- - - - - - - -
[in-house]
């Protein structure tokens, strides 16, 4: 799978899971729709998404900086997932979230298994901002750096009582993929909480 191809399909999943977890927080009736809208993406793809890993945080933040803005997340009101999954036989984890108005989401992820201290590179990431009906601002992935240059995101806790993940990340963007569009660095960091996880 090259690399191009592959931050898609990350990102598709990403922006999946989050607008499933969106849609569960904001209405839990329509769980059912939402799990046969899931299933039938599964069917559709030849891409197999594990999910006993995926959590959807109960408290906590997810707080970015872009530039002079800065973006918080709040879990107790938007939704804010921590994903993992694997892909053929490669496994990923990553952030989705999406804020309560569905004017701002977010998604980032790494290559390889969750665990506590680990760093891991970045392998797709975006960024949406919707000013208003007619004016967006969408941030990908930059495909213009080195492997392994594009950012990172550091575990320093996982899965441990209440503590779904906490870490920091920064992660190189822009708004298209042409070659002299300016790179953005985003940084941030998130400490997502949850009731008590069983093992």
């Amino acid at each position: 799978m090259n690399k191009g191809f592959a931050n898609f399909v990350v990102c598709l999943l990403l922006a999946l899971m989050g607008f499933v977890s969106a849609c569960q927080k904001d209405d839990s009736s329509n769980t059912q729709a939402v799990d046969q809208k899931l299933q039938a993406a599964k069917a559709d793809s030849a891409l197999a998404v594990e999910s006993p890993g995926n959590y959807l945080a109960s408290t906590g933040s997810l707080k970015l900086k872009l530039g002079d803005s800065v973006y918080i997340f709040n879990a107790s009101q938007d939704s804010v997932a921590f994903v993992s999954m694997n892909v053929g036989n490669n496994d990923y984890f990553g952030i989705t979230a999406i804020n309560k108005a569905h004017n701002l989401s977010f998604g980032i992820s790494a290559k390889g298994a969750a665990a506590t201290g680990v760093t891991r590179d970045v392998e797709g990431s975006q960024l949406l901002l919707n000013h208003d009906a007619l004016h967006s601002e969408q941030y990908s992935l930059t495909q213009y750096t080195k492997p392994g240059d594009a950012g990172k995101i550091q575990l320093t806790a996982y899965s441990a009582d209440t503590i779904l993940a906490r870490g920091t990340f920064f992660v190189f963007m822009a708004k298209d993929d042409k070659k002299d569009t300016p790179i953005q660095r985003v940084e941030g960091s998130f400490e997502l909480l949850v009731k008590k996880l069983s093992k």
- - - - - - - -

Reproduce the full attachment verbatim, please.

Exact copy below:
[in-house]
């Protein structure tokens, strides 16, 4: 799978899971729709998404900086997932979230298994901002750096009582993929909480 191809399909999943977890927080009736809208993406793809890993945080933040803005997340009101999954036989984890108005989401992820201290590179990431009906601002992935240059995101806790993940990340963007569009660095960091996880 090259690399191009592959931050898609990350990102598709990403922006999946989050607008499933969106849609569960904001209405839990329509769980059912939402799990046969899931299933039938599964069917559709030849891409197999594990999910006993995926959590959807109960408290906590997810707080970015872009530039002079800065973006918080709040879990107790938007939704804010921590994903993992694997892909053929490669496994990923990553952030989705999406804020309560569905004017701002977010998604980032790494290559390889969750665990506590680990760093891991970045392998797709975006960024949406919707000013208003007619004016967006969408941030990908930059495909213009080195492997392994594009950012990172550091575990320093996982899965441990209440503590779904906490870490920091920064992660190189822009708004298209042409070659002299300016790179953005985003940084941030998130400490997502949850009731008590069983093992």
């Amino acid at each position: 799978m090259n690399k191009g191809f592959a931050n898609f399909v990350v990102c598709l999943l990403l922006a999946l899971m989050g607008f499933v977890s969106a849609c569960q927080k904001d209405d839990s009736s329509n769980t059912q729709a939402v799990d046969q809208k899931l299933q039938a993406a599964k069917a559709d793809s030849a891409l197999a998404v594990e999910s006993p890993g995926n959590y959807l945080a109960s408290t906590g933040s997810l707080k970015l900086k872009l530039g002079d803005s800065v973006y918080i997340f709040n879990a107790s009101q938007d939704s804010v997932a921590f994903v993992s999954m694997n892909v053929g036989n490669n496994d990923y984890f990553g952030i989705t979230a999406i804020n309560k108005a569905h004017n701002l989401s977010f998604g980032i992820s790494a290559k390889g298994a969750a665990a506590t201290g680990v760093t891991r590179d970045v392998e797709g990431s975006q960024l949406l901002l919707n000013h208003d009906a007619l004016h967006s601002e969408q941030y990908s992935l930059t495909q213009y750096t080195k492997p392994g240059d594009a950012g990172k995101i550091q575990l320093t806790a996982y899965s441990a009582d209440t503590i779904l993940a906490r870490g920091t990340f920064f992660v190189f963007m822009a708004k298209d993929d042409k070659k002299d569009t300016p790179i953005q660095r985003v940084e941030g960091s998130f400490e997502l909480l949850v009731k008590k996880l069983s093992k």